[¶12] While the district court's order of dismissal states the cases were dismissed on the basis the City was not ready to proceed, the order contains no mention of a violation of a specific rule or statute. Public policy favors cases be disposed of on their merits. St. Aubbin v. Nelson, 329 N.W.2d 874, 876 (N.D. 1983). Dismissing cases, without notice and an opportunity to respond, conflicts with our traditional adversarial system's principles. Stewart Title, 74 F.3d at 836. Specifically, it deprives the losing party, here the City, of the opportunity to present arguments against dismissal and tends to turn the court from an independent entity into a proponent. See id.
[¶13] Furthermore, sua sponte dismissals often create avoidable appeals and remand, draining judicial resources and defeating the purposes for which these types of actions are employed. Id.at 836-37; see also Oliva v. Sullivan, 958 F.2d 272, 274 (9th Cir. 1992) (concluding the district court's sua sponte dismissal should be reversed because the trial court failed to warn counsel dismissal was imminent and failed to consider alternative sanctions); United States v. Loud Hawk, 628 F.2d 1139, 1150-51 (9th Cir. 1979), cert. denied, 445 U.S. 917 (1980) (reversing the portion of an order dismissing charges because the trial court failed to forewarn the prosecutor dismissal would be with prejudice); State v. Lopez, 658 P.2d 460, 462-63 (N.M. Ct. App. 1983), cert. denied, 464 U.S. 831 (1983) (holding dismissal with prejudice was in error where the court failed to provide advance notice to the State).
[¶14] We conclude the order dismissing the cases must be reversed for two reasons. First, the record does not reveal the district court considered any sanctions less drastic than dismissal. Second, and most importantly, the court failed to notify the City it was considering dismissal of the cases and did not allow the City an opportunity to respond before dismissing the cases. Without any indication the court was considering dismissal as a sanction, the City was unable to ask the court for a continuance. While we recognize the district court may have denied the City's request for a continuance, the City should have been allowed to participate in an evidentiary hearing even without its witnesses. We find nothing in the record or transcript indicating the City would not have proceeded with an evidentiary hearing when faced with the alternative of dismissal of the action.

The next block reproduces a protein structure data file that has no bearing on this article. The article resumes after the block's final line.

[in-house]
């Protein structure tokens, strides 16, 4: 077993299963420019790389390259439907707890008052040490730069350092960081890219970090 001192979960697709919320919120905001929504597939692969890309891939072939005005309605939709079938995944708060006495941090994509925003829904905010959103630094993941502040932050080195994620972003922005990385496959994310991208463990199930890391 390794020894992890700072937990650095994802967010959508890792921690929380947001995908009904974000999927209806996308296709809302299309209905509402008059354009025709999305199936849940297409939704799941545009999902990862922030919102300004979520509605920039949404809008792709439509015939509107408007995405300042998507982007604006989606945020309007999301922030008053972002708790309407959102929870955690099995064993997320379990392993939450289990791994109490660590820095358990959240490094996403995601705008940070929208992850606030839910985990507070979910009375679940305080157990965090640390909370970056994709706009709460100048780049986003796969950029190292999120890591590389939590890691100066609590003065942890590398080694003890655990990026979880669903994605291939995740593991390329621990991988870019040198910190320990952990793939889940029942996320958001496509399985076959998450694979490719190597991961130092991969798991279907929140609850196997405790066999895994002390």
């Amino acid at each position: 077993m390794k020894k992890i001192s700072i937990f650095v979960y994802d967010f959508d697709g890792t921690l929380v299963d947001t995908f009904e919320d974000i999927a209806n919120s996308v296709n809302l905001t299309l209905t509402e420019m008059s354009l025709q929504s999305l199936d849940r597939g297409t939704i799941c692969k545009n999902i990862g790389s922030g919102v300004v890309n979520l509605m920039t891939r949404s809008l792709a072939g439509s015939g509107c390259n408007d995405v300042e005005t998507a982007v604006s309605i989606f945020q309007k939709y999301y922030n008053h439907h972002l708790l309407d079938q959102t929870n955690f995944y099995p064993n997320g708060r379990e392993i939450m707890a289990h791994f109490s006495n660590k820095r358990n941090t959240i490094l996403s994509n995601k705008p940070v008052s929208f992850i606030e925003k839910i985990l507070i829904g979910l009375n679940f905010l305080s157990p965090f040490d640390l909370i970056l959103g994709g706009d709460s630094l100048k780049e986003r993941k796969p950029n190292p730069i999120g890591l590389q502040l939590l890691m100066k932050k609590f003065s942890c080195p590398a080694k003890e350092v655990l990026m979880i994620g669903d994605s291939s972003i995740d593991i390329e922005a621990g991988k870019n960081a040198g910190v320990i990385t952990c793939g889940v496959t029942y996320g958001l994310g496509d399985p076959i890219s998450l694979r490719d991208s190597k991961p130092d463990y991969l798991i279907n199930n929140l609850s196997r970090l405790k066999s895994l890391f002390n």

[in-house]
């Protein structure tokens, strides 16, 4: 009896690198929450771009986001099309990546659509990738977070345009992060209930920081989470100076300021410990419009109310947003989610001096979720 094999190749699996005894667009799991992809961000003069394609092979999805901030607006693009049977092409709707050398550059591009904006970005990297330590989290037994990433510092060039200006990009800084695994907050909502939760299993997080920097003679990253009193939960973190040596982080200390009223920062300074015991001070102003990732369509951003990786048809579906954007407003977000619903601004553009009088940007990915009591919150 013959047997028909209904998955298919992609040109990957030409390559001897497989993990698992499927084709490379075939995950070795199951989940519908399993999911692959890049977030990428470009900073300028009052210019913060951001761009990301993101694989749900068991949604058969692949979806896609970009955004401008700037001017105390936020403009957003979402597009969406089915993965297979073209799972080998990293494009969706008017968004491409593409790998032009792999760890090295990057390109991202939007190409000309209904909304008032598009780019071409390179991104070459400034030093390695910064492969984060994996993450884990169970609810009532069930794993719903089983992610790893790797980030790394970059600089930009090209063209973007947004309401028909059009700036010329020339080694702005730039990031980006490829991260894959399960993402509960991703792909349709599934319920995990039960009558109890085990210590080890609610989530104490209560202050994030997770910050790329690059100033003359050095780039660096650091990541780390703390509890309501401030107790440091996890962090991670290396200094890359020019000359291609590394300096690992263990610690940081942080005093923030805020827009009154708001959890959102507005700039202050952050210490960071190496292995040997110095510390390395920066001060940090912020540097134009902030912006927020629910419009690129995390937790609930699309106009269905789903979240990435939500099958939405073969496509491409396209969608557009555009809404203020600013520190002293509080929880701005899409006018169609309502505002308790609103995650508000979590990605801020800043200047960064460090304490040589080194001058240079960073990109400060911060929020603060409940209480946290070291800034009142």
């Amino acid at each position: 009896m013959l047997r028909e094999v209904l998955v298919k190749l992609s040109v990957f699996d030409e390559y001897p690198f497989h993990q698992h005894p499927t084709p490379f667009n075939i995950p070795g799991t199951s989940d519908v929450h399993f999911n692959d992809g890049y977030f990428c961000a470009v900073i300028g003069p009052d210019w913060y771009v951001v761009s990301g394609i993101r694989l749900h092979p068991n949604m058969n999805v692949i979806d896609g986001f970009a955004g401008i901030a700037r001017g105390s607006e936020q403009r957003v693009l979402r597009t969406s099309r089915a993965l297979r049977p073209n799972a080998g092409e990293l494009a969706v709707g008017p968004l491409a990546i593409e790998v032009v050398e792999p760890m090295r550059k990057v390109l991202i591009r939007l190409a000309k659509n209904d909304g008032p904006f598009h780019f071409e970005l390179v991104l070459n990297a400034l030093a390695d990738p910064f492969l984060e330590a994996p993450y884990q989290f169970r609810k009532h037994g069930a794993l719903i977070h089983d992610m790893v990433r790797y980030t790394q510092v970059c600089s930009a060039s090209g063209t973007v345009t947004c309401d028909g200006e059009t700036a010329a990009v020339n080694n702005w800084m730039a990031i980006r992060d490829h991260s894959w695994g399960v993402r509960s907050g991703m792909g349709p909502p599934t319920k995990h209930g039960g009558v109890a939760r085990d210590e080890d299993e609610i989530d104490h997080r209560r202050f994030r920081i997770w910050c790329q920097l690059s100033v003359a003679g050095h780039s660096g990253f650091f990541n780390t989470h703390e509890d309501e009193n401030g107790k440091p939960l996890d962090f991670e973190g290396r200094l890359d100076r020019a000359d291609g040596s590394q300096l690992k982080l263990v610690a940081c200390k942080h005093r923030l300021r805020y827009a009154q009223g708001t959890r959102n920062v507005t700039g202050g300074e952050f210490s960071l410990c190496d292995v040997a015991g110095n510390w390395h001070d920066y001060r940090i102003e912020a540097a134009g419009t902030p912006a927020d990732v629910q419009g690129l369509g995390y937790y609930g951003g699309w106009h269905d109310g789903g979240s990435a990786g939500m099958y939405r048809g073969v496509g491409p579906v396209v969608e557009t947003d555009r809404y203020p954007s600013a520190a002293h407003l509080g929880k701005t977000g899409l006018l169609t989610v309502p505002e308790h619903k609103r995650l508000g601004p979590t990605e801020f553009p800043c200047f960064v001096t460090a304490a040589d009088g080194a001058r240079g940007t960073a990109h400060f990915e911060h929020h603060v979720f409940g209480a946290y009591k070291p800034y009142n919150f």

[¶15] For the reasons stated, the order dismissing the actions against Stuwe and Snellman is reversed and we remand for further proceedings consistent with this opinion.
|[¶16]||Gerald W. VandeWalle, C.J.|
Dale V. Sandstrom
William A. Neumann
Mary Muehlen Maring
[¶17] The Honorable Carol Ronning Kapsner was not a member of the Court when this case was heard and did not participate in this decision.